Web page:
Michael Eriksson's Blog

A Swede in Germany

Et tu, socie!

with one comment

Over the last few years, I have increasingly suspected that much of international politics goes back to attempts to hinder potential competitors—even when these are not known hostiles; maybe, even when they are outright allies.

This especially when we move from mere hard competition to cheating a la Dick Dastardly: Various acts can be classified based on the degree that they have a “good for me” or a “bad for you” intention, and the degree that they amount to “fair play” or “unfair play”. Having a better motor in a car race is “good for me” and (if within the rules) “fair play”;* sabotaging the motor of the main competitor is “bad for you” and “unfair play”. The main point of this text is the underlying intent of preserving or creating an own power advantage; however, this only truly becomes notable when one or both of the “bad for you” and “unfair play” components is/are strong.

*And that various countries try to gain equivalent advantages, in order to “win” in international politics/trade/whatnot, borders on a given—just as it borders on a given that a racing team will try to get the best motor that rules, budget, time, and whatnot allow. The point of this text goes beyond that.

In some cases, such as the U.S. and the USSR during the Cold War, between two clear enemies, there is nothing unexpected and this text would border on the pointless, were that all there was. The same applies if we look at e.g. Rome and Carthage or two rivaling cities in ancient Greece. Even looking at the current U.S. and the current China, strong rivals and borderline enemies (or, maybe, “enemies waiting to happen”), this is not truly remarkable.

However, consider the U.S. and Russia in the era after the Cold War. Technically, they are not (pre-Ukraine, at least) enemies, Russia is too weak to realistically challenge for number one,* and they have much to gain from trade and cooperation. But say that the U.S. wants to keep a future strong competitor down, especially with an eye at a potential strengthening of inter-BRICS cooperation, an outright alliance between Russia and e.g. one of the other BRICS countries, or a re-expansion of Russia to include more of the old Soviet territory. Now view the unusually large involvement of the U.S. and allies in the Ukraine in this light. (Both with regard to the current war and the events leading up to this war.) Suddenly, it is much easier to understand, even for those sceptical to the rhetoric.** Similarly, the general drift to expand NATO (even after the disappearance of the Warsaw Pact) to almost anyone willing, except for Russia, is easy to understand under the premise that Russia is to be prevented from growing in power.***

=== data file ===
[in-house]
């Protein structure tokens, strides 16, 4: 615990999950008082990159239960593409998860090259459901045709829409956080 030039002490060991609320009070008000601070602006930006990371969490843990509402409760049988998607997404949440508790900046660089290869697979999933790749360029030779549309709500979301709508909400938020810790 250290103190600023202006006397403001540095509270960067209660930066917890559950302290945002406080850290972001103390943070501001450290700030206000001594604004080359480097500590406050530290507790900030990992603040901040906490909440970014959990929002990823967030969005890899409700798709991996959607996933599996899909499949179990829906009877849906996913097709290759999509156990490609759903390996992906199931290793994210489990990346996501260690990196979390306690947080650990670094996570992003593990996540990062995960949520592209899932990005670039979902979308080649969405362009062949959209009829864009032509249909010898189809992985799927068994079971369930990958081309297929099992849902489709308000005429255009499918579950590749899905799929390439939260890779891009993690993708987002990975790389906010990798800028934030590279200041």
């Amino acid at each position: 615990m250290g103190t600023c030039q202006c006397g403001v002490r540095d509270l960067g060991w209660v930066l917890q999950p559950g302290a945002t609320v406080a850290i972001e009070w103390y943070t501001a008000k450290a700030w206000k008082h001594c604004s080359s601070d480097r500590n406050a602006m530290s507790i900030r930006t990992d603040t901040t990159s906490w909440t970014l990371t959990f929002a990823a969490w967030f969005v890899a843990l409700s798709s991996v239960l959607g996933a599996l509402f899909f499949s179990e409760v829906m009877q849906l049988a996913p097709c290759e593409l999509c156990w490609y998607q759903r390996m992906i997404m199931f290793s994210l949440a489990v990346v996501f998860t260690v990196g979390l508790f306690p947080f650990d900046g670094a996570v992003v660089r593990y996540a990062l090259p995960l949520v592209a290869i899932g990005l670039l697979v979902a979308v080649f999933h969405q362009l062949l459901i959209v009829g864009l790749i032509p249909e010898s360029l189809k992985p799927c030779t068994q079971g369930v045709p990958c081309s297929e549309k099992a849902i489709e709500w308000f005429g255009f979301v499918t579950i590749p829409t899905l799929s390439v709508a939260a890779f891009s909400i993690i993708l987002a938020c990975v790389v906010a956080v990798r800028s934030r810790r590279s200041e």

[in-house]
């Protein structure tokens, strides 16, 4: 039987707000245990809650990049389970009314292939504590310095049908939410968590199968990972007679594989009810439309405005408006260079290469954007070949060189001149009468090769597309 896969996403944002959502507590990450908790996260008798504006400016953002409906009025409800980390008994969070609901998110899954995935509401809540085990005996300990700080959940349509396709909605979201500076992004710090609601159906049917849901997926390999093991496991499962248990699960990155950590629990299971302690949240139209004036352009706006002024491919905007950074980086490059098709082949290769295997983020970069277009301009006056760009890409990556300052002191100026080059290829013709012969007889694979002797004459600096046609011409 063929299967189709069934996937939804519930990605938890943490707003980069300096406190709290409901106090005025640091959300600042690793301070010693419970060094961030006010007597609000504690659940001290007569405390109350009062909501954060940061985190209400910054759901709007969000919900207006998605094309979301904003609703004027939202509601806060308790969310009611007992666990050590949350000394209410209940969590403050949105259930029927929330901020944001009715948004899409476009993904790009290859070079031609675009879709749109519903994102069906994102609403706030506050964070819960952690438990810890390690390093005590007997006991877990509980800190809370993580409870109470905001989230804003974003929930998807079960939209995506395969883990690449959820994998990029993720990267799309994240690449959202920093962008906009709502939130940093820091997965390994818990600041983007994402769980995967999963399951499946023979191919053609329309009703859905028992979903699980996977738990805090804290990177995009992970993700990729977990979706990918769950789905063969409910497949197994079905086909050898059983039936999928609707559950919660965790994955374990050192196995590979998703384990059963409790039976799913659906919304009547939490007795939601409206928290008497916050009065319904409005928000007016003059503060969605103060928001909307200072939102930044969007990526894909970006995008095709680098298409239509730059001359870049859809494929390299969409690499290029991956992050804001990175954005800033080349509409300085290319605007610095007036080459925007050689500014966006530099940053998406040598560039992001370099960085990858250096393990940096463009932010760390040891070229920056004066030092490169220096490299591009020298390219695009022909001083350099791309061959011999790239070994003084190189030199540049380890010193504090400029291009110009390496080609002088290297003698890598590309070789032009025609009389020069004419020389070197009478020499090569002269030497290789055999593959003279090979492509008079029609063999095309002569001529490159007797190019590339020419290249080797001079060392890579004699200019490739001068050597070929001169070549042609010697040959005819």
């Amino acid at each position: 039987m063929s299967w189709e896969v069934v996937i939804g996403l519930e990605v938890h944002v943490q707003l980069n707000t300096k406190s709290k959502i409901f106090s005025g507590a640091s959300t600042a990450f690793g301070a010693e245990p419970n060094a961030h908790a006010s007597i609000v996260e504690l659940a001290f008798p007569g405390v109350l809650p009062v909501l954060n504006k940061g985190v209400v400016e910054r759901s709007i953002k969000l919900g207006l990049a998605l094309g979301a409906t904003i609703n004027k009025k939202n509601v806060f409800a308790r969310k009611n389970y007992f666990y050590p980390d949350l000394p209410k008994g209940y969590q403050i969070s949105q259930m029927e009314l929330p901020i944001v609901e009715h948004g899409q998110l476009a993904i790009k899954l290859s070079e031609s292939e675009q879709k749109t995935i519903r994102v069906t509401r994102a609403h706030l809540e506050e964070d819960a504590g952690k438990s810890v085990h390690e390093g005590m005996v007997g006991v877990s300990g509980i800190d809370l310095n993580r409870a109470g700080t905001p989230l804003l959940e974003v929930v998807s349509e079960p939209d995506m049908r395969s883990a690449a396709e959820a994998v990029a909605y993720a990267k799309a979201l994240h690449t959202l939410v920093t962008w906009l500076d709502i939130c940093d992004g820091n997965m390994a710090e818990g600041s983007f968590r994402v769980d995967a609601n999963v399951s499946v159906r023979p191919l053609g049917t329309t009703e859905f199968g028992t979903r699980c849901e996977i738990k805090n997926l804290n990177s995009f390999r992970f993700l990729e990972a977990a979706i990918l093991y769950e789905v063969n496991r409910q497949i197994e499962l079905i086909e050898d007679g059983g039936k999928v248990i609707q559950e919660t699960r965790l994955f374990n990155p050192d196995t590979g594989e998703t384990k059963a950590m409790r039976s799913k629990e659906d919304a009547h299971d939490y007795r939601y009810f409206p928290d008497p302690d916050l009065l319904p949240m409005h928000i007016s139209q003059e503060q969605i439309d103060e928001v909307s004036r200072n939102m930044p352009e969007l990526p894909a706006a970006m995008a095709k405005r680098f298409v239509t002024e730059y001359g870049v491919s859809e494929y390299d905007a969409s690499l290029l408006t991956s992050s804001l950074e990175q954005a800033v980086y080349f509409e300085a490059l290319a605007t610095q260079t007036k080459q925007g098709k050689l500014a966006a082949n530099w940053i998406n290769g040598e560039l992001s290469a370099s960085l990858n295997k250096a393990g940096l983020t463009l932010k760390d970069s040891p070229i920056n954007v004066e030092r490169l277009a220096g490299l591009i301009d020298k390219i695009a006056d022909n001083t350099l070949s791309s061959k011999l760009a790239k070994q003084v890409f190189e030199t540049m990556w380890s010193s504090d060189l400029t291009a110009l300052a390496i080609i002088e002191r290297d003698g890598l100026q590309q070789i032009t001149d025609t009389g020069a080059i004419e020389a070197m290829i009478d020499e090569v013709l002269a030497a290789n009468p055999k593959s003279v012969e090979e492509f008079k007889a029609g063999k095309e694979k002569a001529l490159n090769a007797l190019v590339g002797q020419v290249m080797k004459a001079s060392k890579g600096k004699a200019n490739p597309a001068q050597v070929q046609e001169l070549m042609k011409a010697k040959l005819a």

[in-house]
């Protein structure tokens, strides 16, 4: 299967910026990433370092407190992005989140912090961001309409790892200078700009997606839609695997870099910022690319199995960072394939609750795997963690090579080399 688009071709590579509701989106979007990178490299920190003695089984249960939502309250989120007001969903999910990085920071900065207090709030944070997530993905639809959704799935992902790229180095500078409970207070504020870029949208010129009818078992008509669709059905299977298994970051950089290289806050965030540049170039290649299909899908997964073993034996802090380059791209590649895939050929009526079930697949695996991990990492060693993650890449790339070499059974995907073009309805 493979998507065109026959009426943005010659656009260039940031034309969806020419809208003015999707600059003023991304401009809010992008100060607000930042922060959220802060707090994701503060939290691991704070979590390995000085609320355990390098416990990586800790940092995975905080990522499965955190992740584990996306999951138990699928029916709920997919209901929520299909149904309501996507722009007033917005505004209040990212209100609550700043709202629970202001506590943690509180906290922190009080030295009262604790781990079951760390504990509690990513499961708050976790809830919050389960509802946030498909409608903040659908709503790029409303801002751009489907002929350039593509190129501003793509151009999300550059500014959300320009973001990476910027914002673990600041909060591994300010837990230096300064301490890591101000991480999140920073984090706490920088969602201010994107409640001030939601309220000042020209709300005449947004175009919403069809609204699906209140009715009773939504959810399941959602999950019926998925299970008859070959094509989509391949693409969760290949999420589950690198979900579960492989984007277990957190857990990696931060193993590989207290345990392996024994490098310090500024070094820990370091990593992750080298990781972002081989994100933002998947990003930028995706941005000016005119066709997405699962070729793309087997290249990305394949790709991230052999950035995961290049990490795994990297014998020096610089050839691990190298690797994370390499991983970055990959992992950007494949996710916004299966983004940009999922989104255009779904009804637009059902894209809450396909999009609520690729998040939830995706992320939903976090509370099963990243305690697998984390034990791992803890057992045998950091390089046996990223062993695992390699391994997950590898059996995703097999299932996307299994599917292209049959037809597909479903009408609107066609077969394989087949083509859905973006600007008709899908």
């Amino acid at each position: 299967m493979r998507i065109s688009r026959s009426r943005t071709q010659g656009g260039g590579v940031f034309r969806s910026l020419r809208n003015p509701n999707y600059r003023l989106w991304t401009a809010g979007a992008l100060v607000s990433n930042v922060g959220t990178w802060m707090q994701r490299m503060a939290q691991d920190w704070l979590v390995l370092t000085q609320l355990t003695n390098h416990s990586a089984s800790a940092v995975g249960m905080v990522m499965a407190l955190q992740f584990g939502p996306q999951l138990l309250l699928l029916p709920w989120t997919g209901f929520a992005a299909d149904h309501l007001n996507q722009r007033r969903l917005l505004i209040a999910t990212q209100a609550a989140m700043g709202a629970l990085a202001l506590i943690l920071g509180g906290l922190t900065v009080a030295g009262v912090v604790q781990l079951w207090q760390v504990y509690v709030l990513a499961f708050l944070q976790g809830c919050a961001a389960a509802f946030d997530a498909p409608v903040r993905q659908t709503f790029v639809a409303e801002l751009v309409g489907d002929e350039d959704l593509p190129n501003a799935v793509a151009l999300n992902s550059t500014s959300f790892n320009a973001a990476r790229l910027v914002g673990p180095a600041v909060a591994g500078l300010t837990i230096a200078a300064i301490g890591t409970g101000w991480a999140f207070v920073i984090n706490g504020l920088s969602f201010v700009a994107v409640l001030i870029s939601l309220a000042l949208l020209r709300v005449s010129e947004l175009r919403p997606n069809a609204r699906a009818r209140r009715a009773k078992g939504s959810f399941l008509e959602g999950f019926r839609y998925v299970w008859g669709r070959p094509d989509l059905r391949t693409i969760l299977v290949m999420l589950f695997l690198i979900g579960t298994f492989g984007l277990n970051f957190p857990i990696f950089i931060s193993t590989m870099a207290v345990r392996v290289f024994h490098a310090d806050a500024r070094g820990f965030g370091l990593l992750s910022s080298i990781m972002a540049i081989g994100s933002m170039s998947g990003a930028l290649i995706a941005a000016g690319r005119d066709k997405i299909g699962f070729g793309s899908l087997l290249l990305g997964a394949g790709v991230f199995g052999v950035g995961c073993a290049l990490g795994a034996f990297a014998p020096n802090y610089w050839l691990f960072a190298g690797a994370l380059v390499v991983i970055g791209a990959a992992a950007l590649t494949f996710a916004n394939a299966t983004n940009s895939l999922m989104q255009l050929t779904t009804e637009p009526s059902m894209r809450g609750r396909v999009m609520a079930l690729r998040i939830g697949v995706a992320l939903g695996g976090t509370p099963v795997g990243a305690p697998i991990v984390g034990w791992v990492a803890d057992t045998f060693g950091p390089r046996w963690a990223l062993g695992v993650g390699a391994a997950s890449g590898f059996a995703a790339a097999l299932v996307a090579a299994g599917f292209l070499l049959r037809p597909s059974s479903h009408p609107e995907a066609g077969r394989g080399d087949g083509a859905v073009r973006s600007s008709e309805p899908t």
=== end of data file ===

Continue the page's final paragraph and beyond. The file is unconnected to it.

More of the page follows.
*At least, within the even remotely foreseeable future. Its landmass and natural resources are enormous, but the population is considerably smaller than the U.S. one, while China’s is several times larger than the U.S. population. China might gain the upper hand through a mixture of improved productivity and superior numbers, even should that productivity remain well below U.S. norms. Russia does not have that option.

**In terms of intent. Whether it actually achieves that intent might be disputed.

***However, another angle to this is that NATO would border on the pointless, if everyone, or even just everyone powerful, was a member.

Other examples can be more subtle. I have, for instance, heard speculation that the U.S. would have been deliberately manoeuvring the EU and/or Germany into making poor decisions, with an endgame of preserving U.S. dominance, even in light of a growing EU.* There are certainly oddities in the U.S. behavior towards the declining British Empire post-WWII, including during the Suez crisis. Said British Empire** vs. colonial India might be another example: India is one of the cases*** where colonialism almost certainly did more harm than good, and there is reason to believe that this was not just a side-effect of exploitation but involved a deliberate strategy of holding back, maybe even disabling, a country**** that, looking at size and stage of development, might have grown into a global competitor.

*But note that I, here and elsewhere, am open to other explanations that cover a similar set of observations, including that too many politicians are too incompetent.

**The largest culprit, at any given time, would likely tendentially be the strongest power (or the strongest power within a certain sphere). The repeated references to the U.S. above should not necessarily be taken to imply that the U.S. is particular Dastardly in its character—it might well be a case of having the influence and the opportunities to implement a strategy that e.g. Sweden could not. Go back a bit and the British Empire was the strongest power around.